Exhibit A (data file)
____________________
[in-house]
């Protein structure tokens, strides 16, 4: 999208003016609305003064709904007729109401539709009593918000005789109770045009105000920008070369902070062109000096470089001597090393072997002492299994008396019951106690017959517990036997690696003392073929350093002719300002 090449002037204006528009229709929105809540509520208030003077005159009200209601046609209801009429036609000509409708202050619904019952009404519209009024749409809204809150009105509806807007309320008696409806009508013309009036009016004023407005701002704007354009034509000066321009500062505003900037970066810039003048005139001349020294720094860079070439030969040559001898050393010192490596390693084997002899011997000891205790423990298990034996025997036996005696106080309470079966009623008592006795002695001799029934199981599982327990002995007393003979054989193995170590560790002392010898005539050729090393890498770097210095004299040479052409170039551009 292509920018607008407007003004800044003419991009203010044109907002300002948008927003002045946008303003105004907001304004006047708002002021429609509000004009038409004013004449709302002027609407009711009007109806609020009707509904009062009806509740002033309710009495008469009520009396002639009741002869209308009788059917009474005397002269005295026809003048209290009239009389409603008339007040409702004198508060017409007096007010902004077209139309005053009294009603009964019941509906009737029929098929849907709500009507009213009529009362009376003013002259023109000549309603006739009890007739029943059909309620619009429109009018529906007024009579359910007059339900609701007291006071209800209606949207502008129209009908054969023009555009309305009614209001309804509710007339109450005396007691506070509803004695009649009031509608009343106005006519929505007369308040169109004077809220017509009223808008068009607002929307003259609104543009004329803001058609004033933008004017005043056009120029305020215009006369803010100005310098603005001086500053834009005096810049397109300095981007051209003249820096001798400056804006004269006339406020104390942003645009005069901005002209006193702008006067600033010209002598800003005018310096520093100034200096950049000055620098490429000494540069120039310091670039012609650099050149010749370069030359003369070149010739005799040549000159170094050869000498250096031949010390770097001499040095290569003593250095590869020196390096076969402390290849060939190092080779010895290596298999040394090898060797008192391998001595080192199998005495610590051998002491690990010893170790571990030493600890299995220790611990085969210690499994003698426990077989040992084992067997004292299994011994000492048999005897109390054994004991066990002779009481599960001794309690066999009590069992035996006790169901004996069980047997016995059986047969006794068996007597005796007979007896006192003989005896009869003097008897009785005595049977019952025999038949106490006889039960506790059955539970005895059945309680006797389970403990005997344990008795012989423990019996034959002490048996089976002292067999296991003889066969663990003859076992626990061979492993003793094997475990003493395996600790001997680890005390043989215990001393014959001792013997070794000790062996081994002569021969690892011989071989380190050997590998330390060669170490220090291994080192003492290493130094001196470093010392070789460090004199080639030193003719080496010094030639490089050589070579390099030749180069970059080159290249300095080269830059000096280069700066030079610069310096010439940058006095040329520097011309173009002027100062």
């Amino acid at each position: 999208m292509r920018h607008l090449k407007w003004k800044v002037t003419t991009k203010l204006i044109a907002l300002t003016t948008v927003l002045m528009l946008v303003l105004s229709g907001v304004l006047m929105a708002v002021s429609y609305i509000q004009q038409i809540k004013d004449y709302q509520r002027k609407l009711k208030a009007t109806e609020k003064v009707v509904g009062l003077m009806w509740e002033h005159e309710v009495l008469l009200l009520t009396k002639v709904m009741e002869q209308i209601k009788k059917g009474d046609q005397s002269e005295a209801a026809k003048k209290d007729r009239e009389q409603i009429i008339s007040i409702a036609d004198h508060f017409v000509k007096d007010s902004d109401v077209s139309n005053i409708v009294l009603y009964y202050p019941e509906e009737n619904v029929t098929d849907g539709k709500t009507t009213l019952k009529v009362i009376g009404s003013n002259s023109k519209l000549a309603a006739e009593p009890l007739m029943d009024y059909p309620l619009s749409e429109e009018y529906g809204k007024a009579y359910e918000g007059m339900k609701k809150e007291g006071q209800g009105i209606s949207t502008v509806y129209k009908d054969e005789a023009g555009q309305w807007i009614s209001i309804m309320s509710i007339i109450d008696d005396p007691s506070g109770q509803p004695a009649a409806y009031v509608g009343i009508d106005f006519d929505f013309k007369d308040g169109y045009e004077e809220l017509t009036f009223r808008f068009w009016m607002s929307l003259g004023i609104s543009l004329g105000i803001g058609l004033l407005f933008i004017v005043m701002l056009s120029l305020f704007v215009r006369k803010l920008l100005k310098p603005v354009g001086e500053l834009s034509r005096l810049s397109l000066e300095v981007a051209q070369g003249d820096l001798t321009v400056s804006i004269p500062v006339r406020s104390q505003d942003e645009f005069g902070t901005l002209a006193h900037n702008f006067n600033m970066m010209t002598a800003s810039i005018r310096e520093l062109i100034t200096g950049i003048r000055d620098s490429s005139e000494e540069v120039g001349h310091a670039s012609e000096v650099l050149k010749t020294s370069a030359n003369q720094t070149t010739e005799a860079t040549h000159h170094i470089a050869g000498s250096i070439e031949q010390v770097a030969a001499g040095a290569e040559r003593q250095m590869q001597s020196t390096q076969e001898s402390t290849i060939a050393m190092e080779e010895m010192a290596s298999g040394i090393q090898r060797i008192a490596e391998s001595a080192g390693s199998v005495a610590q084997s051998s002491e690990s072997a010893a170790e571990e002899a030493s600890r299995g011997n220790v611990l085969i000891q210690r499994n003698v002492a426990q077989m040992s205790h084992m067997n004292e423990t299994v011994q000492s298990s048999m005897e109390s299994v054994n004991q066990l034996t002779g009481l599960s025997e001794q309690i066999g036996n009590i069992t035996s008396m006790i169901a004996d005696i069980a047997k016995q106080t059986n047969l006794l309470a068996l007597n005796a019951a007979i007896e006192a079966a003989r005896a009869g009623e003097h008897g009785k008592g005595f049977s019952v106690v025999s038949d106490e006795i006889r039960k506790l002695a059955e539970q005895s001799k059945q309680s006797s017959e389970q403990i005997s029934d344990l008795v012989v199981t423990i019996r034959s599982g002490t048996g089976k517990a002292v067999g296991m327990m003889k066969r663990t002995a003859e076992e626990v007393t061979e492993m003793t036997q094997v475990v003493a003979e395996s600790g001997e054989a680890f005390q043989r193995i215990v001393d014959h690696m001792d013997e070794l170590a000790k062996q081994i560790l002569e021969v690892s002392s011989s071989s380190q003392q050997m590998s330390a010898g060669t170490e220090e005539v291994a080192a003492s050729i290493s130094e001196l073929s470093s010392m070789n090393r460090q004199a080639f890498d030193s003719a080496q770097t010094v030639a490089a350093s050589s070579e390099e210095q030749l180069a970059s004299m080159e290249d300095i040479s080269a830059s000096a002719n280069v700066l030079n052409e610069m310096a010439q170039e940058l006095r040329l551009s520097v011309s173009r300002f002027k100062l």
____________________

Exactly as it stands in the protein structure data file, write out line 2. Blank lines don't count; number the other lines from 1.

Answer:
């Protein structure tokens, strides 16, 4: 999208003016609305003064709904007729109401539709009593918000005789109770045009105000920008070369902070062109000096470089001597090393072997002492299994008396019951106690017959517990036997690696003392073929350093002719300002 090449002037204006528009229709929105809540509520208030003077005159009200209601046609209801009429036609000509409708202050619904019952009404519209009024749409809204809150009105509806807007309320008696409806009508013309009036009016004023407005701002704007354009034509000066321009500062505003900037970066810039003048005139001349020294720094860079070439030969040559001898050393010192490596390693084997002899011997000891205790423990298990034996025997036996005696106080309470079966009623008592006795002695001799029934199981599982327990002995007393003979054989193995170590560790002392010898005539050729090393890498770097210095004299040479052409170039551009 292509920018607008407007003004800044003419991009203010044109907002300002948008927003002045946008303003105004907001304004006047708002002021429609509000004009038409004013004449709302002027609407009711009007109806609020009707509904009062009806509740002033309710009495008469009520009396002639009741002869209308009788059917009474005397002269005295026809003048209290009239009389409603008339007040409702004198508060017409007096007010902004077209139309005053009294009603009964019941509906009737029929098929849907709500009507009213009529009362009376003013002259023109000549309603006739009890007739029943059909309620619009429109009018529906007024009579359910007059339900609701007291006071209800209606949207502008129209009908054969023009555009309305009614209001309804509710007339109450005396007691506070509803004695009649009031509608009343106005006519929505007369308040169109004077809220017509009223808008068009607002929307003259609104543009004329803001058609004033933008004017005043056009120029305020215009006369803010100005310098603005001086500053834009005096810049397109300095981007051209003249820096001798400056804006004269006339406020104390942003645009005069901005002209006193702008006067600033010209002598800003005018310096520093100034200096950049000055620098490429000494540069120039310091670039012609650099050149010749370069030359003369070149010739005799040549000159170094050869000498250096031949010390770097001499040095290569003593250095590869020196390096076969402390290849060939190092080779010895290596298999040394090898060797008192391998001595080192199998005495610590051998002491690990010893170790571990030493600890299995220790611990085969210690499994003698426990077989040992084992067997004292299994011994000492048999005897109390054994004991066990002779009481599960001794309690066999009590069992035996006790169901004996069980047997016995059986047969006794068996007597005796007979007896006192003989005896009869003097008897009785005595049977019952025999038949106490006889039960506790059955539970005895059945309680006797389970403990005997344990008795012989423990019996034959002490048996089976002292067999296991003889066969663990003859076992626990061979492993003793094997475990003493395996600790001997680890005390043989215990001393014959001792013997070794000790062996081994002569021969690892011989071989380190050997590998330390060669170490220090291994080192003492290493130094001196470093010392070789460090004199080639030193003719080496010094030639490089050589070579390099030749180069970059080159290249300095080269830059000096280069700066030079610069310096010439940058006095040329520097011309173009002027100062």